A few days ago this newspaper ran an editorial deploring the low levels of applying technology to develop our economies and making life easier.
It was pointed out that the most we can go is rave about the internet, but we have not done enough to harness the limitless potential of Information and Communication Technology.
It is satisfying to learn that Simtel, an electronics transactions provider that is best known for running some of the Automatic Teller Machines (ATMs) we have in the country, is working hard to make our recently acquired electronic national identity cards compatible for conducting business transactions.
In other words, these simple-looking cards will, overnight, get transformed into debit or even credit cards. This is a great idea and should be given all the support it needs, financial and otherwise.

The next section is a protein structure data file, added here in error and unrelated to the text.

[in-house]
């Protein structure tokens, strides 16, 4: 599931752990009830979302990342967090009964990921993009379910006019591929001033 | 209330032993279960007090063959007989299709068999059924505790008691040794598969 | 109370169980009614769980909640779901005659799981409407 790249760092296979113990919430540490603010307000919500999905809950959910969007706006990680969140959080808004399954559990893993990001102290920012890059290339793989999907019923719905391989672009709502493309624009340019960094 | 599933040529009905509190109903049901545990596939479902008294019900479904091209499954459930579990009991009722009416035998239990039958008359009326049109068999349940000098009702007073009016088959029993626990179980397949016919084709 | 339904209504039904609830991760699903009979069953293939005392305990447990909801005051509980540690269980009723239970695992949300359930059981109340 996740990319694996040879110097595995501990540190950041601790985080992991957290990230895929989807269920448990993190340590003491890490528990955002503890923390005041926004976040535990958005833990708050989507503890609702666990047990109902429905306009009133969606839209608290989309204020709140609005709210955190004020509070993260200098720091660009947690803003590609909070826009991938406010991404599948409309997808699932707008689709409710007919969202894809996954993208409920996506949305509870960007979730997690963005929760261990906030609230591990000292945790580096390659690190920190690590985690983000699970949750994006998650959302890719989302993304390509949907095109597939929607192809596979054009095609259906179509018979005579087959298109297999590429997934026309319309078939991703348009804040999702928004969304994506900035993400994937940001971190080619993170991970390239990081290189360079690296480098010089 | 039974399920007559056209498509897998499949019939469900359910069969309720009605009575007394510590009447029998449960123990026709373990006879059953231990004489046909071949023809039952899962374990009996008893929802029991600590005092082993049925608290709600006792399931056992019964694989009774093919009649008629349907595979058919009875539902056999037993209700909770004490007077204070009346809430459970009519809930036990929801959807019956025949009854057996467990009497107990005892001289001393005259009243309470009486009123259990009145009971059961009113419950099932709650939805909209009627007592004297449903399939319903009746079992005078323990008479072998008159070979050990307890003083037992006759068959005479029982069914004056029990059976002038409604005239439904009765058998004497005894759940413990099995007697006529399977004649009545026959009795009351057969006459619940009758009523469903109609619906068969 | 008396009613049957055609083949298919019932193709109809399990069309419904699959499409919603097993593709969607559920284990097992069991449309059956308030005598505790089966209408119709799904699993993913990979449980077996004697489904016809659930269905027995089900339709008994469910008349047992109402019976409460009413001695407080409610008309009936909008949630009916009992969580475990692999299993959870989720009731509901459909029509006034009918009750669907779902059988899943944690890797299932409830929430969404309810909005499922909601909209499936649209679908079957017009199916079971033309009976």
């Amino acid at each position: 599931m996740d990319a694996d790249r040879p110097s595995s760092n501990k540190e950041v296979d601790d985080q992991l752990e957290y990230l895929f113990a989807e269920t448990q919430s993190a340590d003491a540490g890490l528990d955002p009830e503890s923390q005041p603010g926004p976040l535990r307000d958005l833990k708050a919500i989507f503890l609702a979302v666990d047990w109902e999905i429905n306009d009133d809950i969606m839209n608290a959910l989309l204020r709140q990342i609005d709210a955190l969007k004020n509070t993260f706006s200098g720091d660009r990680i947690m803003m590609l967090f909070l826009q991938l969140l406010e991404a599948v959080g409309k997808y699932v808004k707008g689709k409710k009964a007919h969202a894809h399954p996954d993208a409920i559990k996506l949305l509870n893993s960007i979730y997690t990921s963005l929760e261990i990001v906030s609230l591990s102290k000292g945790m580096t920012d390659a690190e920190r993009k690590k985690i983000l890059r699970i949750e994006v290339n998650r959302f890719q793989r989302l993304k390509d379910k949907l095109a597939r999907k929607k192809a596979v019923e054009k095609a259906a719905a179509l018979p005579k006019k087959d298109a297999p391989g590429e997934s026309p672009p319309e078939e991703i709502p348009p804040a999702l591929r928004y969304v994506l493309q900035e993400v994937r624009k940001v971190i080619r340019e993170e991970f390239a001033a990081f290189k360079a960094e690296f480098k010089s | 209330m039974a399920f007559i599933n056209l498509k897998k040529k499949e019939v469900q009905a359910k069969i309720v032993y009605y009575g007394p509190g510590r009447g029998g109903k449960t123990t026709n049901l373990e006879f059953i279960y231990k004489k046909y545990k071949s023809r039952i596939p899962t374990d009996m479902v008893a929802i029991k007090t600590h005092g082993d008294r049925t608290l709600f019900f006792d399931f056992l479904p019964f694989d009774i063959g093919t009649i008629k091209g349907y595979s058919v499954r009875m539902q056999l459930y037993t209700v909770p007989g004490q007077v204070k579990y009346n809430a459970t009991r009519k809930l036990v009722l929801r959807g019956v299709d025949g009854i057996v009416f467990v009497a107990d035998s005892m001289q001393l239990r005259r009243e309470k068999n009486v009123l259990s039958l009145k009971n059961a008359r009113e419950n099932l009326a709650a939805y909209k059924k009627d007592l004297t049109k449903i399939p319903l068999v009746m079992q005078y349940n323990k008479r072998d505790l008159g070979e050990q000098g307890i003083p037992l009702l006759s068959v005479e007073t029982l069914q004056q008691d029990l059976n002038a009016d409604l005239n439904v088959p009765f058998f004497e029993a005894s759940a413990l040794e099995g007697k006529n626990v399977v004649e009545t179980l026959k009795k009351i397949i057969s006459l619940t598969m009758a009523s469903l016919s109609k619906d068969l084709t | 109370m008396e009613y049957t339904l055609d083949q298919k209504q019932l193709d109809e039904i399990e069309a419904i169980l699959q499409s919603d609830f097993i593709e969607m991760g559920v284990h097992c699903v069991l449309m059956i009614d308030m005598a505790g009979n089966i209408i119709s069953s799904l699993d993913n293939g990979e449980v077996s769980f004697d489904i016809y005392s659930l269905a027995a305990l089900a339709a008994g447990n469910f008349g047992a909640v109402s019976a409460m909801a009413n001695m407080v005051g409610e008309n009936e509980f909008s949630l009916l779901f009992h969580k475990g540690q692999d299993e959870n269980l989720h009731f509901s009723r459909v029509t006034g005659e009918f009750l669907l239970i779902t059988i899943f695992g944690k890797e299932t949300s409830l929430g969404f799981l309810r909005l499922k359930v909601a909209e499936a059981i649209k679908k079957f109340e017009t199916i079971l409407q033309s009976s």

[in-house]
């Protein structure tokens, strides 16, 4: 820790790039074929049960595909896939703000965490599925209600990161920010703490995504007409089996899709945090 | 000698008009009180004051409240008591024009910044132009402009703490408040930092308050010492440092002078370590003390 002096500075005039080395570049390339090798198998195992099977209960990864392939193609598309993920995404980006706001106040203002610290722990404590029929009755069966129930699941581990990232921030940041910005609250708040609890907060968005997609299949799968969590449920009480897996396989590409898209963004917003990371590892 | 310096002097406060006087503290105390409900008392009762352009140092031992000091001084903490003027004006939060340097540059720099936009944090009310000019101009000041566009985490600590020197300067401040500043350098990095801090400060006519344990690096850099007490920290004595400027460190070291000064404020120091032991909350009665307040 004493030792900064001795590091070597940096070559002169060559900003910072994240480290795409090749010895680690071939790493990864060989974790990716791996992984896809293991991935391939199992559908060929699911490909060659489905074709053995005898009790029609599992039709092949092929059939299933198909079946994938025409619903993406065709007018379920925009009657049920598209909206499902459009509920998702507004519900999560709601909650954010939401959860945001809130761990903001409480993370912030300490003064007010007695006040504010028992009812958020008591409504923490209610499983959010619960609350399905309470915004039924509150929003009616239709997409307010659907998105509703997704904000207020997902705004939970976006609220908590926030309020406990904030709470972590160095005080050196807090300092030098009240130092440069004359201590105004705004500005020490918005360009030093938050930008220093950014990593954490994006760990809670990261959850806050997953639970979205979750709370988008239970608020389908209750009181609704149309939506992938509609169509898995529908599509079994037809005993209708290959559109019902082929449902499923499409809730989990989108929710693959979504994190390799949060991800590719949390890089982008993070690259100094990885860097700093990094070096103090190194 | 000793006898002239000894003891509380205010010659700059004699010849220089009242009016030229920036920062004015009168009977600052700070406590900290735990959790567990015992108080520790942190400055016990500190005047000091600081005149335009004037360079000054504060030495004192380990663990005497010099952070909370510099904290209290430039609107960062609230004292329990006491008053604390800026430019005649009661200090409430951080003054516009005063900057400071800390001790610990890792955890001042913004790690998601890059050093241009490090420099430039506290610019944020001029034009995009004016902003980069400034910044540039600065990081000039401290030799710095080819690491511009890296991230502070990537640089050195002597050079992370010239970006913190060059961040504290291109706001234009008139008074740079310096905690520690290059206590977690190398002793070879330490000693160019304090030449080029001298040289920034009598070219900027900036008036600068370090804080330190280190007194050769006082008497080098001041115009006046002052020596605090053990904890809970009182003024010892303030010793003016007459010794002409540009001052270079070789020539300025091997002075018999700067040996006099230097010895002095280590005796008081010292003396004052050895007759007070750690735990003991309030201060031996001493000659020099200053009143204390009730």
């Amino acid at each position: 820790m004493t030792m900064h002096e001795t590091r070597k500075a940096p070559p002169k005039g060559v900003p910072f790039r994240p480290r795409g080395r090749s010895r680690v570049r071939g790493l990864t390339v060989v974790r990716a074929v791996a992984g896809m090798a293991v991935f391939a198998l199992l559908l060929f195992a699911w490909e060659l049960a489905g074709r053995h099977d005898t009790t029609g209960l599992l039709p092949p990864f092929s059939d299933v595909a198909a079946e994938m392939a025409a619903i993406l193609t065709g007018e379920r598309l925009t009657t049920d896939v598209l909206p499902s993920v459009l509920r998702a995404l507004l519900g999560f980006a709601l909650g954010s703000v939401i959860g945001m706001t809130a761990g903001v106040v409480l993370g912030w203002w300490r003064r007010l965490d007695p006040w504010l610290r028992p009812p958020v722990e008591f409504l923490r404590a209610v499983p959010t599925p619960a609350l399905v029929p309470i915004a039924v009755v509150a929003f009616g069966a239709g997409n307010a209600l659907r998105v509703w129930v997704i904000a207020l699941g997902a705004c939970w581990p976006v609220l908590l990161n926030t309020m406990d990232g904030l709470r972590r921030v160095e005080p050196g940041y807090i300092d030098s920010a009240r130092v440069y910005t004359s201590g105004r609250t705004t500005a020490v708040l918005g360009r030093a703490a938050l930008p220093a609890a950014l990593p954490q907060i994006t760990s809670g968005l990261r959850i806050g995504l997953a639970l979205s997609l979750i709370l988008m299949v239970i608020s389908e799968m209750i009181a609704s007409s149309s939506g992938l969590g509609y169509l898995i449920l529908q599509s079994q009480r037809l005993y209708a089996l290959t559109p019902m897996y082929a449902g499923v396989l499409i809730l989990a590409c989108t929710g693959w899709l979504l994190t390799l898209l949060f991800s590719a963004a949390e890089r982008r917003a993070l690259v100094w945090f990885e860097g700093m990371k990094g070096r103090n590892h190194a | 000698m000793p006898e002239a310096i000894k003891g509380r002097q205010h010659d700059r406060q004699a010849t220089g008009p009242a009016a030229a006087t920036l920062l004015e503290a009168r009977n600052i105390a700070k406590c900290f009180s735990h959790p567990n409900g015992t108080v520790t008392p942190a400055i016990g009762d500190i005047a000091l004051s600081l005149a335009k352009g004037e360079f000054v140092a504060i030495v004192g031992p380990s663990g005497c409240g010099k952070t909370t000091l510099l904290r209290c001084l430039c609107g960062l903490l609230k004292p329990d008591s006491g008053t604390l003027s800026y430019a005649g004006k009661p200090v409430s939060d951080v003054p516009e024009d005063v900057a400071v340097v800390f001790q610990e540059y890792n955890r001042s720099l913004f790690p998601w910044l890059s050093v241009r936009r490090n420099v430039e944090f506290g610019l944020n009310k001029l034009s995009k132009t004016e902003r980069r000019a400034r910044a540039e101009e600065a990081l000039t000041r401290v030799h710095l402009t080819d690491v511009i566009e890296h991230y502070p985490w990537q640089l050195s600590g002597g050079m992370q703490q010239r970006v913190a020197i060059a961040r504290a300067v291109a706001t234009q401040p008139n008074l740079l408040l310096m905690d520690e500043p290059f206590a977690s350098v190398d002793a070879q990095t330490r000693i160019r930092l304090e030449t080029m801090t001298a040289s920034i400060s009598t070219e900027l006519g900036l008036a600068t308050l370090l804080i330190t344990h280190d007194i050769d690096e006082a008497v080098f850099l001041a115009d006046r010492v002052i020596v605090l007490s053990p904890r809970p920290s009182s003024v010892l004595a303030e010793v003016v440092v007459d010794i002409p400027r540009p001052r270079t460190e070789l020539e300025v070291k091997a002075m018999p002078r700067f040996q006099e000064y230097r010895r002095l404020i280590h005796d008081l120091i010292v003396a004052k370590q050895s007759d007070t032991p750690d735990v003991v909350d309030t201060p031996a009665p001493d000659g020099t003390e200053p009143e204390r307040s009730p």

The example of Kuala Lumpur, Malaysia, should be taken, where SMART cards are used virtually everywhere including being the identity card, door lock, health and other social service access as well as being a very convenient all-in-one reader.
It is literally a security – or insurance – card. But we should hold on a minute. Is Simtel really going to get this off?
Everyone knows the excitement of getting an ATM card, and then the subsequent frustration of trying to use one to transact business.
Many people have complained about the eternally dysfunctional machines, and if at all they are working, end up not providing the service, but punish the user further by deducting the money that they wanted to withdraw when they actually were told they had insufficient funds, or some other such electronic chit chat.
Getting this money back onto your account by overwhelmed bank officials will be yet another story to tell. So, if Simtel is failing to cash in on this very lucrative but localised trade, how will it manage to run a national programme involving every Rwandan citizen who holds this electronic ID card?
Let the management of Simtel not raise false hopes that they will never satisfy. We need ATMs in tiptop working condition first, before we listen to these tales of electronic wonders. The queues in every Kigali banking hall are growing longer by the day.